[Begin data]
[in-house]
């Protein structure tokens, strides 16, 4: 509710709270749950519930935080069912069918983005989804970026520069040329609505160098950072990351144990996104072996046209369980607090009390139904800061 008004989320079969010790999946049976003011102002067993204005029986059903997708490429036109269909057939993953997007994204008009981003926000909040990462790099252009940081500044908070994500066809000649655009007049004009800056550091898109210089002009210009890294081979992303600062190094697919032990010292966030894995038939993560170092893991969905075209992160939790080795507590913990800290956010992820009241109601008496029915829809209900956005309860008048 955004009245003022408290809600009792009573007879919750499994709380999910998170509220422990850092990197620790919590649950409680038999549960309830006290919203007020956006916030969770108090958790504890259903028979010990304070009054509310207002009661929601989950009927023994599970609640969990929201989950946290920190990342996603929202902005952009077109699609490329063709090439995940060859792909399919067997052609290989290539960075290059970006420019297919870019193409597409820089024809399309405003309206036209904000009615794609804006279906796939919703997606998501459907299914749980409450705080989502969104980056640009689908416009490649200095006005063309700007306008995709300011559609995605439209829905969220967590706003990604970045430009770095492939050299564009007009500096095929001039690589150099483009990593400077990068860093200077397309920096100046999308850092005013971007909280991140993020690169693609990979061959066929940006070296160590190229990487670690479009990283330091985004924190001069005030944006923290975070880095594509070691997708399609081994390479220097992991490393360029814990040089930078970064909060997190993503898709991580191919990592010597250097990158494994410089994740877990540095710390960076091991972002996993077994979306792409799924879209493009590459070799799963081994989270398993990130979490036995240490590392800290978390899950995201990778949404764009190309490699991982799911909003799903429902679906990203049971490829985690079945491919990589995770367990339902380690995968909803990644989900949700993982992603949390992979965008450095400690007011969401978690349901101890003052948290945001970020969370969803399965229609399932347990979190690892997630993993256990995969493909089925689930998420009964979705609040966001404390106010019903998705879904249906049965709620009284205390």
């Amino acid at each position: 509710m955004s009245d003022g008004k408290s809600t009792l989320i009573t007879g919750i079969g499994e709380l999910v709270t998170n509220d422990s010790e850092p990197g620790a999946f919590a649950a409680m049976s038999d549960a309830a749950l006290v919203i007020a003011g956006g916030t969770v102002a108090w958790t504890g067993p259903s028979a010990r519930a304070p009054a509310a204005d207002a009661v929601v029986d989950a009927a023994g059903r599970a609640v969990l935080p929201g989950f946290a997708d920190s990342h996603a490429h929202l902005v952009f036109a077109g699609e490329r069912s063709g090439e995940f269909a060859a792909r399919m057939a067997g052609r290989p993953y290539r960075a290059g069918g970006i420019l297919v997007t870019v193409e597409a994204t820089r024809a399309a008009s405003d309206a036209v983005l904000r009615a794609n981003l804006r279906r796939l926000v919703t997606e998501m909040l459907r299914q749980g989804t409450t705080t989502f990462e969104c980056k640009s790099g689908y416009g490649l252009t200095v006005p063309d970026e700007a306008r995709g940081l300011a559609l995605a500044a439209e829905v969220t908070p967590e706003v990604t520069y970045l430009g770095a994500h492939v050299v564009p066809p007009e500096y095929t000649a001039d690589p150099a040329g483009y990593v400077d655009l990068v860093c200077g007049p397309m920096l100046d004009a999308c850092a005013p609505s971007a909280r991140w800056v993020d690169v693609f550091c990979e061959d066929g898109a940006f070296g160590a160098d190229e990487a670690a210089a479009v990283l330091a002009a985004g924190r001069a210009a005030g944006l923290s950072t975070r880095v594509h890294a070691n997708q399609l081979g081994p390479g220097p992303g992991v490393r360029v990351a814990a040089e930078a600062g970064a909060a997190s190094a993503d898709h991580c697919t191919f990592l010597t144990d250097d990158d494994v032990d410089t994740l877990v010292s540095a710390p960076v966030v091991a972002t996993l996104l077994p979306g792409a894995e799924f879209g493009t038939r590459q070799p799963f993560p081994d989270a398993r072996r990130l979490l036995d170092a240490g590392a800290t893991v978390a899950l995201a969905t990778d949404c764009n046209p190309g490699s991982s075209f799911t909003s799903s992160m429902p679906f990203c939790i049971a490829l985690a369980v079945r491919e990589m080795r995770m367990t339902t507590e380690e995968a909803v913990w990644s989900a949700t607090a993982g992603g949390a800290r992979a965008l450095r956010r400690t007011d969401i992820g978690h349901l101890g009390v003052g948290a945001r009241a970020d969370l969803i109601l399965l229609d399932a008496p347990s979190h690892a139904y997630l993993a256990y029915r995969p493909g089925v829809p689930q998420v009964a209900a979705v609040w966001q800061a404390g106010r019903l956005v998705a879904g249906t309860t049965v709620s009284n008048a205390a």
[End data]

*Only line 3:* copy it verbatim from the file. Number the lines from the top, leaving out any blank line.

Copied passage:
């Amino acid at each position: 509710m955004s009245d003022g008004k408290s809600t009792l989320i009573t007879g919750i079969g499994e709380l999910v709270t998170n509220d422990s010790e850092p990197g620790a999946f919590a649950a409680m049976s038999d549960a309830a749950l006290v919203i007020a003011g956006g916030t969770v102002a108090w958790t504890g067993p259903s028979a010990r519930a304070p009054a509310a204005d207002a009661v929601v029986d989950a009927a023994g059903r599970a609640v969990l935080p929201g989950f946290a997708d920190s990342h996603a490429h929202l902005v952009f036109a077109g699609e490329r069912s063709g090439e995940f269909a060859a792909r399919m057939a067997g052609r290989p993953y290539r960075a290059g069918g970006i420019l297919v997007t870019v193409e597409a994204t820089r024809a399309a008009s405003d309206a036209v983005l904000r009615a794609n981003l804006r279906r796939l926000v919703t997606e998501m909040l459907r299914q749980g989804t409450t705080t989502f990462e969104c980056k640009s790099g689908y416009g490649l252009t200095v006005p063309d970026e700007a306008r995709g940081l300011a559609l995605a500044a439209e829905v969220t908070p967590e706003v990604t520069y970045l430009g770095a994500h492939v050299v564009p066809p007009e500096y095929t000649a001039d690589p150099a040329g483009y990593v400077d655009l990068v860093c200077g007049p397309m920096l100046d004009a999308c850092a005013p609505s971007a909280r991140w800056v993020d690169v693609f550091c990979e061959d066929g898109a940006f070296g160590a160098d190229e990487a670690a210089a479009v990283l330091a002009a985004g924190r001069a210009a005030g944006l923290s950072t975070r880095v594509h890294a070691n997708q399609l081979g081994p390479g220097p992303g992991v490393r360029v990351a814990a040089e930078a600062g970064a909060a997190s190094a993503d898709h991580c697919t191919f990592l010597t144990d250097d990158d494994v032990d410089t994740l877990v010292s540095a710390p960076v966030v091991a972002t996993l996104l077994p979306g792409a894995e799924f879209g493009t038939r590459q070799p799963f993560p081994d989270a398993r072996r990130l979490l036995d170092a240490g590392a800290t893991v978390a899950l995201a969905t990778d949404c764009n046209p190309g490699s991982s075209f799911t909003s799903s992160m429902p679906f990203c939790i049971a490829l985690a369980v079945r491919e990589m080795r995770m367990t339902t507590e380690e995968a909803v913990w990644s989900a949700t607090a993982g992603g949390a800290r992979a965008l450095r956010r400690t007011d969401i992820g978690h349901l101890g009390v003052g948290a945001r009241a970020d969370l969803i109601l399965l229609d399932a008496p347990s979190h690892a139904y997630l993993a256990y029915r995969p493909g089925v829809p689930q998420v009964a209900a979705v609040w966001q800061a404390g106010r019903l956005v998705a879904g249906t309860t049965v709620s009284n008048a205390a």